Lowman Beach Park makeover celebrated with Grand Opening and ribbon cutting
Lowman Beach Park, at 7017 Beach Drive SW has grown in popularity over the last few years was overdue for a makeover. Seattle Parks chose to reimagine the park and after a series of public meetings its under used Depression era tennis court, and broken seawall were removed and Pelly Creek, long confined to a pipe for outflow was day lighted.
Those accomplishments were celebrated on Saturday Sept.24 with a grand reopening celebration.
In attendance were Ken Workman 5th Generation great grandson of Chief Sealth, Parks Acting Superintendent Christopher Williams, Deputy Mayor Greg Wong, and Kathryn Gardow, board member of the Washington State Conservation and Recreation Office. Council member Lisa Herbold who worked on getting the project completed was unable to attend due to a family matter.
Workman noted that the Duwamish Tribe name for that spot was roughly "Gwal" which translated means "Capsize" and since it's a spot where many paddleboarders come, it seemed appropriate to mention that and urging those people to "make sure you come back to shore."
Dep. Mayor Greg Wong said, "What really sets us apart as a city is this. We cannot recreate what the world gives us."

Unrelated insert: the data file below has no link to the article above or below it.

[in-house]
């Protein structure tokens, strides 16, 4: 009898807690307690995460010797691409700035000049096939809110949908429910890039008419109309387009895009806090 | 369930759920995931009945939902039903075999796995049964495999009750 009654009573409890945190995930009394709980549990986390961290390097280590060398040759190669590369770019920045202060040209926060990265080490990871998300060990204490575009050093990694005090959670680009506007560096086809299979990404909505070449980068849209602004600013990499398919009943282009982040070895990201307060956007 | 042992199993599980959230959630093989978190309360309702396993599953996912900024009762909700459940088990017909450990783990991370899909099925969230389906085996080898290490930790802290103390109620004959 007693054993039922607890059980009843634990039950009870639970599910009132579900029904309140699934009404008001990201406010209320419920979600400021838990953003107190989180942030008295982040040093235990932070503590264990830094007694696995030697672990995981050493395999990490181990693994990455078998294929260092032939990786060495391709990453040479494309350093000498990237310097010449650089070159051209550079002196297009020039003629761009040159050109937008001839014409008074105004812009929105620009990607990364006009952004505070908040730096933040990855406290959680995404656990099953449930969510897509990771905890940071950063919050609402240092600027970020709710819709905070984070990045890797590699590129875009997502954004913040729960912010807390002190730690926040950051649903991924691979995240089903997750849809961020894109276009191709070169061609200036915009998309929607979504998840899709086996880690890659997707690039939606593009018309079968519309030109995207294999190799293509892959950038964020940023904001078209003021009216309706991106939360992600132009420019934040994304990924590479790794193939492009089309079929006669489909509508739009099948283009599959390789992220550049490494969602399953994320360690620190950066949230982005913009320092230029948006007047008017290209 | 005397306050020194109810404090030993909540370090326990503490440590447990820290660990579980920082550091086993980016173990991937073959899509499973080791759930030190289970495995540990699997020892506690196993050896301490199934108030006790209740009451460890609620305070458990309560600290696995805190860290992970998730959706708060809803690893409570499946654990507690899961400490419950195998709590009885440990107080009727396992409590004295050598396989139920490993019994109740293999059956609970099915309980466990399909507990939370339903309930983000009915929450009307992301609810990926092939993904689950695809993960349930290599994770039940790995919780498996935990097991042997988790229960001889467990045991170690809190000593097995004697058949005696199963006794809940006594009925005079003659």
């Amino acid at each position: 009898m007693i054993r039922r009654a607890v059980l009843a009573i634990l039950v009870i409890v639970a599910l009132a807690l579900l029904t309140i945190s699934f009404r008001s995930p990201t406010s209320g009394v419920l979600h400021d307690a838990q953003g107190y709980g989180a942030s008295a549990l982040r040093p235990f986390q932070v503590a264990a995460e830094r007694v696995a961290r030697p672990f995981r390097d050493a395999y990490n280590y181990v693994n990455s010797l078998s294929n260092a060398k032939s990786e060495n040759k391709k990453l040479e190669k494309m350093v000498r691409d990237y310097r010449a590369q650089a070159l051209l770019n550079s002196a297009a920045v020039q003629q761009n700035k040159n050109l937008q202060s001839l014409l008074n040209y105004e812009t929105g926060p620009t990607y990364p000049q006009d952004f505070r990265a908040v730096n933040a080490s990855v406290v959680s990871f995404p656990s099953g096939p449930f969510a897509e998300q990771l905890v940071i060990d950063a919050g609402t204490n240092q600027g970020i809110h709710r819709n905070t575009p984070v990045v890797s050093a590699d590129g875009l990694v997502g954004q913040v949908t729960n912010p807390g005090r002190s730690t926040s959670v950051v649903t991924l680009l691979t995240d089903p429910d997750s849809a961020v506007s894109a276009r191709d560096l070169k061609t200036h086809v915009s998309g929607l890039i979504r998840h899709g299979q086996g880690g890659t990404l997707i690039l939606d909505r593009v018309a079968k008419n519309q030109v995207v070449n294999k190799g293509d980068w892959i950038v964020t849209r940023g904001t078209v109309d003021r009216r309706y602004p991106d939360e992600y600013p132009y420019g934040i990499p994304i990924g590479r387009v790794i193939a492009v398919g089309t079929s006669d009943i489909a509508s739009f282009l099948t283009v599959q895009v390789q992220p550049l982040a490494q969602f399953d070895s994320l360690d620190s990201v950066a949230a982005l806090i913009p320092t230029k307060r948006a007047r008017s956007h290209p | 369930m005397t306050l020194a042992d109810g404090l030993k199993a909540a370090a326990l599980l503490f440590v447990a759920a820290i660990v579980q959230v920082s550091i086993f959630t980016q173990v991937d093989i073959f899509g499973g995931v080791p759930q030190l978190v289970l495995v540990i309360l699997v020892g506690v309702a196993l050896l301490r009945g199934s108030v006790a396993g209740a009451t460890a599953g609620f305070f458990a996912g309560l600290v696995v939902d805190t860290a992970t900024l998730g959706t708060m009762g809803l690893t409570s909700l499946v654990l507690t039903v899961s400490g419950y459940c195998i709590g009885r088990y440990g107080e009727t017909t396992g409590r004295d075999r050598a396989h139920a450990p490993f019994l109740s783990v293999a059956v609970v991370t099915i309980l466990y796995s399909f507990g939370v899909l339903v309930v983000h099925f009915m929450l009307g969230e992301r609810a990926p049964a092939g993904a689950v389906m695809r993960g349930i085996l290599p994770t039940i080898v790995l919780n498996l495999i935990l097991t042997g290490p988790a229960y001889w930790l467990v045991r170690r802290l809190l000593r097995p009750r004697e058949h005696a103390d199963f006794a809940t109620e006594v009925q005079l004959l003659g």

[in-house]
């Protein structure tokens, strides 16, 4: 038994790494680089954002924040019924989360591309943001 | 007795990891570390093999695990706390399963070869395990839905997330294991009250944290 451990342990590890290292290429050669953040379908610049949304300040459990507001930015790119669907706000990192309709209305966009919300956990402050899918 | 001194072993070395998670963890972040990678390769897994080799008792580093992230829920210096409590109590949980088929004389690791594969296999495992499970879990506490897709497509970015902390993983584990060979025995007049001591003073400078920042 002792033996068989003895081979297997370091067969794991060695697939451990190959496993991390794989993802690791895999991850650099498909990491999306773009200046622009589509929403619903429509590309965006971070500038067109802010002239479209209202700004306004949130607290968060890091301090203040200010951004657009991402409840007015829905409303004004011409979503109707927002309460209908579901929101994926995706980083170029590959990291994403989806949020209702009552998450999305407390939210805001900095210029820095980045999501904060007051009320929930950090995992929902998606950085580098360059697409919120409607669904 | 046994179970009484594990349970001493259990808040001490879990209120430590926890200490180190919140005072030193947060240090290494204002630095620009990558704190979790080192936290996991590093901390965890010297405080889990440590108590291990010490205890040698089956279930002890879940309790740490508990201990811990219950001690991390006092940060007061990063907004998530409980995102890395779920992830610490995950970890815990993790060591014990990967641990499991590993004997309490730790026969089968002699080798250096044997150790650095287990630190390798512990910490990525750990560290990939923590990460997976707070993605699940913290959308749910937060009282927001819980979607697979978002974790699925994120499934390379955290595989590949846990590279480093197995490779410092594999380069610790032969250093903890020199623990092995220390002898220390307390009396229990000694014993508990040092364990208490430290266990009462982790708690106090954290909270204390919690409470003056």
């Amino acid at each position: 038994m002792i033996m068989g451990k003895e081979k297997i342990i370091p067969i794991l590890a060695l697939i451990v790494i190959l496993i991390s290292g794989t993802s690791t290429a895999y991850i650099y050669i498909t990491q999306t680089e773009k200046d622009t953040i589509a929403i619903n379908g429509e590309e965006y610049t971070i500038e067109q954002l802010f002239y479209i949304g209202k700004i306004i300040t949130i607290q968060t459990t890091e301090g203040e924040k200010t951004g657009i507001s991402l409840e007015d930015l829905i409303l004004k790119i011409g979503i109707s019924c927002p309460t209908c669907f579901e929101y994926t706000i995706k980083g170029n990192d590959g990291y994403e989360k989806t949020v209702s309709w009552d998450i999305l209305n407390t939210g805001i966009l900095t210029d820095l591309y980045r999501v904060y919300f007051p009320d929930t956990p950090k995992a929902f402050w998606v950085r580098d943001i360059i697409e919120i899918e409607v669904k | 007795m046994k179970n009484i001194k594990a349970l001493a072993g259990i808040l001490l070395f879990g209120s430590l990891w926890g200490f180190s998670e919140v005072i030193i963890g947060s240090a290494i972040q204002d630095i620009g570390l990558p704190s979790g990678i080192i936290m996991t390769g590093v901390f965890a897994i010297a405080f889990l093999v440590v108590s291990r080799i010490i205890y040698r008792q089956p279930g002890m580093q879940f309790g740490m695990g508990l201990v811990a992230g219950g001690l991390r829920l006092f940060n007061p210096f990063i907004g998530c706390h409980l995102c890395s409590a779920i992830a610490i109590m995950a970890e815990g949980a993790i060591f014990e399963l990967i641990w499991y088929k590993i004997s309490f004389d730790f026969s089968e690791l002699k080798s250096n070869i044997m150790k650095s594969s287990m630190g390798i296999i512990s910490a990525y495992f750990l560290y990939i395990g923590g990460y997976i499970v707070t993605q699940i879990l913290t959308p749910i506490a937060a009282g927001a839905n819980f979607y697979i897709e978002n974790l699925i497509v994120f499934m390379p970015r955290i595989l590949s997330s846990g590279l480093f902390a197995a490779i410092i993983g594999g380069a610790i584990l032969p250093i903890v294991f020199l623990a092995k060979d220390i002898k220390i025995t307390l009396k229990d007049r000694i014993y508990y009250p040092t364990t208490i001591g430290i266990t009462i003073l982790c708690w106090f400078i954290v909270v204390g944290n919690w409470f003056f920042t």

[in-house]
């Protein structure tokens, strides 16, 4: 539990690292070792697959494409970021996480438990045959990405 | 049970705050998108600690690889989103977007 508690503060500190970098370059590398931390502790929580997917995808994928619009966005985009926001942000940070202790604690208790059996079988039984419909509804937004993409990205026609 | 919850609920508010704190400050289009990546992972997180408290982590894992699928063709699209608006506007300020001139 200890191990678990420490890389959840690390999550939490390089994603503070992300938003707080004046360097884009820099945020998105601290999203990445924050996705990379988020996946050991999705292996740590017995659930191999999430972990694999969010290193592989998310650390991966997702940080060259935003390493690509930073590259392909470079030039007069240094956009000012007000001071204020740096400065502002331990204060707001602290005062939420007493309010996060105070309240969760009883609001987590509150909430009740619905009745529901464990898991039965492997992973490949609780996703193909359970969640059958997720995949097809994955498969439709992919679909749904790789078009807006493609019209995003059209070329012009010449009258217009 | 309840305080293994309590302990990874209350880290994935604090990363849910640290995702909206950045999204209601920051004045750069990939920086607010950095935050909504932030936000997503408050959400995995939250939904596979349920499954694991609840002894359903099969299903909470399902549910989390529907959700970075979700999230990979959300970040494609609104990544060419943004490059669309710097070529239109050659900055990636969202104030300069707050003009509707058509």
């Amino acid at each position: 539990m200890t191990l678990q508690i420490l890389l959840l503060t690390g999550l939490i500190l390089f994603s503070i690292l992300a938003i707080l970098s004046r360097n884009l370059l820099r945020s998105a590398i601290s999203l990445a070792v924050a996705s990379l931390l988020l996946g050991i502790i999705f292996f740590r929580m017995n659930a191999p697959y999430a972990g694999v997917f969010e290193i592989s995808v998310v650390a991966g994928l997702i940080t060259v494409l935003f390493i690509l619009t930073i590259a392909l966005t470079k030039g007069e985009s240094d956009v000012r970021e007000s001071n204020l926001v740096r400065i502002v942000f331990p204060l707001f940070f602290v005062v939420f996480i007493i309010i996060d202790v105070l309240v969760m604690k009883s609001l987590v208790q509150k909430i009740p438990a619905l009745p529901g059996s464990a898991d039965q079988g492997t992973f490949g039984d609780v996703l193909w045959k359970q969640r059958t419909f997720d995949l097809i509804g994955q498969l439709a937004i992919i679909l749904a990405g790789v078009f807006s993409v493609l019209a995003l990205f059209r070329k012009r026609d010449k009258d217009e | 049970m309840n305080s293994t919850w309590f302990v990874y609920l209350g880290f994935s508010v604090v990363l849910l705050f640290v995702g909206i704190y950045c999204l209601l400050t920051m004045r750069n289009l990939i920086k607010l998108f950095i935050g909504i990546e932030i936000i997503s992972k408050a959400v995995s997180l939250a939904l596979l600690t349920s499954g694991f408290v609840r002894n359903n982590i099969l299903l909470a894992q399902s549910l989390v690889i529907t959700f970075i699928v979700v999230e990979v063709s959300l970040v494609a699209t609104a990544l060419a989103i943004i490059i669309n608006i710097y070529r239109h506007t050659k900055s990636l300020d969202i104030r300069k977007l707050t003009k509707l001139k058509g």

Chris Williams who grew up in West Seattle said, "Coming to this park is like a mini vacation every day."
He acknowledged the neighbors noting that they've gone through a lot of construction and thanked them for their patience.
He also pointed out that CM Herbold had a complete grasp of all the facts and details on the project and thanked for her hard work
A frequent request about the park concerns restrooms and Williams when asked about providing a "honey bucket" style toilet might be possible said he would look into it.
Gardow explained how projects like this get funded and explained that it's a very "citizen involved" process and urged people to join these boards and take part.
Funding for the feasibility study and design of the project came from State and local grants: $400,000 from the King County Flood Control District's Cooperative Watershed Management Fund (CWM) in two grants and $200,000 from the State's Salmon Recovery Funding Board. We received an additional $450,000 from King County's CWM Fund and $500,000 from the State's Aquatic Lands Enhancement Account to fund the construction of the project.
Also on hand for the event were Greg Whittaker and Alki Kayak, and Beach Naturalist from the Seattle Aquarium.